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9 tips to negotiate with your suppliers overseas

In order to receive the price and quality of service that you want from a supplier, it is vital to negotiate. This can prove troublesome for some business owners – after all, not everyone is a born negotiator. That’s why we’ve put together the following tips on about negotiating with your suppliers overseas.

  1. Maintain good communication

While meeting face to face promises the best communication, it’s usually not possible for new or small business owners – often we must make do with emails and phone calls. Therefore, it is important that you keep your messages clear and polite. Developing a good relationship with your supplier is the key for any negotiation.

  1. Demonstrate that you are “in it” for the long-term

Make your supplier feel that you are a golden customer, and not a one-time purchase. Certainly, the recurrence of your orders will depend on different factors like price and reliability, but show them that you have a genuine interest in doing long-term business. Provide a historic overview of your procurement for the type of product you need to source from them, and also share your purchasing forecasts. Numbers are key for every supplier.

  1. Be aware of cultural barriers

For any supplier that is not in your same country, you have to be aware that there will be cultural differences and barriers. Try to learn about their business culture, and also their jargon. Local sayings and slang terms will probably not be understood, and even worse, will be misinterpreted – avoid slipping your own slang and colloquialisms into your communication. Recognizing cultural differences and understanding how your supplier likes to be treated can win you a lot of benefits.

  1. Pay your invoices early in exchange of discounts

Who doesn’t like to be paid ahead of time? Everyone likes it, but it rarely happens. If you make a good plan to pay your supplier earlier than the due date, he will appreciate it enormously. It may even turn out that your supplier will offer you a discount in exchange for early payment.

Business Owner's Guide to International Shipping


  1. Negotiate the percentage of the down payment

Search for the benefits you could obtain by paying a higher down payment than the one requested by your supplier. A higher down payment increases the supplier’s cash flow, and for this they may give you discounts or additional credit terms, they may complete your order in less time, or they may cover some shipping costs.

  1. Request quotes including different Incoterms

Ask them to prepare 2 or 3 different quotes with different Incoterms for your purchase: EXW -Exworks, FOB – Freight on Board, and DDU – Delivered with duties unpaid.  Get shipping rates on your own, and compare the difference in shipping costs applied on each Incoterm proposal. If your all-in shipping rates are the best, the EXW Incoterm is the one for you. If your supplier has better rates at origin, and your rates are better for ocean freight, agree on FOB. If the supplier has the best all-in shipping rates, go for DDU.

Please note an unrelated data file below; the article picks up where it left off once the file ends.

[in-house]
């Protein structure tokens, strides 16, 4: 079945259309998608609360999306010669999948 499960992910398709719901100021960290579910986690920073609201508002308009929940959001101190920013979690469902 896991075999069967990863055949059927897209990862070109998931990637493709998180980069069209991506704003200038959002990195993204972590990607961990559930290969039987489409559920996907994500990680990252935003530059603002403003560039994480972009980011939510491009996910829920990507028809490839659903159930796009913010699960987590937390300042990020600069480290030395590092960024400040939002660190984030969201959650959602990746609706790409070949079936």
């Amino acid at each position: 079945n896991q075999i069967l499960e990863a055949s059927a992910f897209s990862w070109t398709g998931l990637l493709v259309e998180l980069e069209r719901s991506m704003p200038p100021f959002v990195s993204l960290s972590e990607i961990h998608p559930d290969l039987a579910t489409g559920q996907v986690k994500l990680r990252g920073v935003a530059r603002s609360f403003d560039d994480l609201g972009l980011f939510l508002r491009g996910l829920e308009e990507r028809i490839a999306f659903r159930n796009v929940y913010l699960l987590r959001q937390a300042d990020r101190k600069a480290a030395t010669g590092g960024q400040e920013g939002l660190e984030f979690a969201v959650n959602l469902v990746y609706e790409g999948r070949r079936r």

1. Let them know you are shopping around

You should not let your supplier think that he is the only one who can save you, even if that is the case. Tell them that it is your normal practice to request quotes from three different suppliers, and your decision will be made on price and perhaps other terms. Competition is the key to trigger lower prices and value added services.

  1. Pay your bills on time

As mentioned previously, it is lovely to be paid ahead of time. But even if payment is “just in time,” it is also good. Every company works with a budget based on expected payment dates. If you repeatedly pay late you are already creating some chaos for your supplier, and it does not make you look like a good customer. Paying on time makes your supplier happy, and it keeps your relationship in good standing.

  1. Get legal advice for contracts

Simple contracts can be agreed on very quickly, most of the time. However, complex contracts (ones with specific items for disclaimers, returns, risks, insurance, and others) will need to be looked at carefully. Therefore it is best to get legal advice. A lawyer will help you focus on the details that are risky in a business agreement. Furthermore, legal advice is also important on international terms, where it can be difficult to proceed legally since different countries have different laws. If your supplier in Taiwan fails you, you cannot sue them with US laws, because – simply – it’s not the same law. Make sure your legal advisor looks into the international law to make sure you have a contract that protects you.

For more tips on negotiation, check out this article also on our blog!

Business Owner's Guide to International Shipping

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